Privacy and security Take measures to minimise collection of and protect confidential information and identities of individuals represented in datasets from unauthorised access and manipulation by third parties. Be aware of and follow any applicable laws and policies.
Language Consider Translation: Most knowledge hubs are in English in international development, but other languages may be more accessible to the proposed target groups. Although Google translate can support this process, proper translation is desirable, although it does have cost and time-lag implications which might not be feasible.
Low- bandwidth Design for Low bandwidth: Portal should be viewable in low- bandwidth settings. Consider that flash graphics and pdf are problematic in the low-bandwidth situations of your users. This is not just a technical issue, but an ethical one.
Ease of use Make it simple to use for the different user groups – administrators and members – and it should be simple to add content, preferably in a decentralised manner.

Implementation Phase

Current Update content regularly. Out-of-date knowledge is at best useless and could be incorrect or wrong.
Owned Someone should own every page in the sense that someone is responsible for ongoing knowledge-based updating and extension over time
Collaborative Share information, insights, strategies and resources across projects, organisations and sectors, leading to increased efficiency and impact.
Realistic Keep realistic expectations of the amount digital interaction that can be built because the behaviour of digital interaction takes time to build
Analyzable Include knowledge-based analytics to measure traffic honestly and explicitly. Metrics available through most software will include unique and repeat visits; traffic sources which can be organic, referral direct or from social media; bounce rate; top pages; and conversion rate. Page views are not enough!
Face-to-face Online interaction on a hub/portal is easiest to start when it has roots in face-to-face interaction and the building of trust, although ability to meet F2F is a privilege which might not be feasible.

Technical standards and specifications

Open Source Use an open source software, such as WordPress and Drupal.
Platform Responsiveness Design for accessibility on all devices Phone, Tablet, Desktop The most important is that they are cross-platform (MS, OSX, Linux, Android and iOS) and that it works well on the mobile platform.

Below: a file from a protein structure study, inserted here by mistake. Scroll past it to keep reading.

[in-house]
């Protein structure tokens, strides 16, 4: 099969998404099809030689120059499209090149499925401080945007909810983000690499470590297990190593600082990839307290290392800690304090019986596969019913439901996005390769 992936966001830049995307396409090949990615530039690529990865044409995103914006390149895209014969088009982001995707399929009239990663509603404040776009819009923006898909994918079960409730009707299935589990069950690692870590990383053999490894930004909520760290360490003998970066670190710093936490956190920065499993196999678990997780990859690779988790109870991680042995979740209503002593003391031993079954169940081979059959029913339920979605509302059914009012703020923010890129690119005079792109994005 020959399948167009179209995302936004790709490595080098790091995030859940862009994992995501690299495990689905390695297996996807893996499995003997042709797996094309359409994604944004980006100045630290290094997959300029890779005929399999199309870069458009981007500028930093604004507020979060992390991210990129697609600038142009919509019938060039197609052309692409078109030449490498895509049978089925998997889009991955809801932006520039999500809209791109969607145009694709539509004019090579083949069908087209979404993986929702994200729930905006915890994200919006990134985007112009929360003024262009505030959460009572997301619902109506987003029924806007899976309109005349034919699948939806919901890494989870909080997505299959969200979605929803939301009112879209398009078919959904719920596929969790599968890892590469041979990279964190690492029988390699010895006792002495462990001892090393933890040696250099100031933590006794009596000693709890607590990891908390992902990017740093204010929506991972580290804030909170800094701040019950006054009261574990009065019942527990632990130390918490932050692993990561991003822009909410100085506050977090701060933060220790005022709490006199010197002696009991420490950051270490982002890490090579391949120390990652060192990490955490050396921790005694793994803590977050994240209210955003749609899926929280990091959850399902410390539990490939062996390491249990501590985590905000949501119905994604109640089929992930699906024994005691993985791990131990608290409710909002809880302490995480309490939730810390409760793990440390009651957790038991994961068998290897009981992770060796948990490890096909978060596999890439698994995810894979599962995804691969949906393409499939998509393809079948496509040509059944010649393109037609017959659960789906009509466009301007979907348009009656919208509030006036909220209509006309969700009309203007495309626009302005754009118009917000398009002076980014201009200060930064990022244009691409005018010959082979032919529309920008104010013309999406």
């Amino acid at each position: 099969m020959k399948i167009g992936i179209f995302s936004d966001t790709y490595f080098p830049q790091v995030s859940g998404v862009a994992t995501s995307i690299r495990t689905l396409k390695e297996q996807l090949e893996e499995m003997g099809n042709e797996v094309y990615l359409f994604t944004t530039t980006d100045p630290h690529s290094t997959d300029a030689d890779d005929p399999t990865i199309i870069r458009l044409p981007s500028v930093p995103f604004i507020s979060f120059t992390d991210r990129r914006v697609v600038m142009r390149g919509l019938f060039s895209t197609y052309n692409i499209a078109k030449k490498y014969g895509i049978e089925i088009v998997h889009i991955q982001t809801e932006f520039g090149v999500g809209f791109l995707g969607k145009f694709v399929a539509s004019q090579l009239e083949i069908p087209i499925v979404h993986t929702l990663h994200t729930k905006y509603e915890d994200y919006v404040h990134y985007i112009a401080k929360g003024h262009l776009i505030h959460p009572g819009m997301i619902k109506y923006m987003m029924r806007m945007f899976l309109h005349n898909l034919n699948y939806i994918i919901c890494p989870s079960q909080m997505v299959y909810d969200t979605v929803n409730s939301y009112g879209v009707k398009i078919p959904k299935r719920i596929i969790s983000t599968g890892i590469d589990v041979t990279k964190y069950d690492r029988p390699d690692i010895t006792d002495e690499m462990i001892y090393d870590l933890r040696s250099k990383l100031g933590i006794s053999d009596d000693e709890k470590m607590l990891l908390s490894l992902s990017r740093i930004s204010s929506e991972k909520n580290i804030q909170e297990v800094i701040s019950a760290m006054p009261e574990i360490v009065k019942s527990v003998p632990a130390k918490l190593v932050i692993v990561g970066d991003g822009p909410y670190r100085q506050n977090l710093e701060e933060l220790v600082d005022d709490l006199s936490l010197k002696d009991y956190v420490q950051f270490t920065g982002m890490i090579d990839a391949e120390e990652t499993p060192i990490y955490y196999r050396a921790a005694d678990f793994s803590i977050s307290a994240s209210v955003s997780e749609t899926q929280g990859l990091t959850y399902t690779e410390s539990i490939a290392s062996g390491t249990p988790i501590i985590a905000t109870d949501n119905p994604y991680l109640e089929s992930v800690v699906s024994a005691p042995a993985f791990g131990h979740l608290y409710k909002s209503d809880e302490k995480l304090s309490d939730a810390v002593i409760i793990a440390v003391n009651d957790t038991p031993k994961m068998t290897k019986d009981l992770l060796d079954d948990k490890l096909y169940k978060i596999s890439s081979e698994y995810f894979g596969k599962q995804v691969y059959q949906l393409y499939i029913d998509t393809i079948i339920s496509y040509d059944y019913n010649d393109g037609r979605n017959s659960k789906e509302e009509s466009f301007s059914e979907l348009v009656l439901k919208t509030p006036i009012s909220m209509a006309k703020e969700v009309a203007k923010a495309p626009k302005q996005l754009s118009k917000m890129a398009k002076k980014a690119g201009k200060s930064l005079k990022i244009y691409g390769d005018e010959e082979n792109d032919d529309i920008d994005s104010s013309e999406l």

Accessible Section 508 compliance – a US Federal law that enforces a set of standards to ensure people with visual and hearing disabilities can access the web portal
Search experience Employ faceted search supported by controlled vocabularies to help users find information. Faceted search is a technique for accessing information organised according to a faceted classification system, allowing users to explore a collection of information by applying multiple filters. The facets filters show result numbers avoiding the frustrating feeling of ending up on a page saying “no content found’.
Geo-location Factor in geo-location as a potential visualisation tool when appropriate. This should be option as some users prefer to be anonymous for security reasons.
Security Refers to access control, secure access, database encryption, malware data prevention, mitigating DOS attacks, addressing OWASP top 10 risks.
Single sign-on No one wants to remember a new password to access the platform. Giving users an option to sign in with Google, Facebook, etc. helps (OAuth login).
Deployment management The modern practice for developing web portals involves instituting a version control system that involves, a staging, development and production environment is critical in release management
Backups Scheduled and automatic backups taking place outside the USA in areas, such as Europe, with privacy protection laws.
Error reporting A robust error reporting schema helps to identify errors in real time.
Speed and performance Part of ensuring a rich user experience is to make sure the web portal is fast, even for users with low bandwidth.

A final consideration is to make your knowledge platform mainly email-based interactions, instead of expecting everyone to visit an online platform. You can use Development Dgroups, Google Groups, or even Yahoo Groups to encourage participation by those in low bandwidth areas.

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Written by
Wayan Vota co-founded ICTworks and is the Digital Health Director at IntraHealth International. He also co-founded Technology Salon, MERL Tech, ICTforAg, ICT4Djobs, ICT4Drinks, JadedAid, Kurante, OLPC News and a few other things. Opinions expressed here are his own and do not reflect the position of IntraHealth International or other ICTWorks sponsors.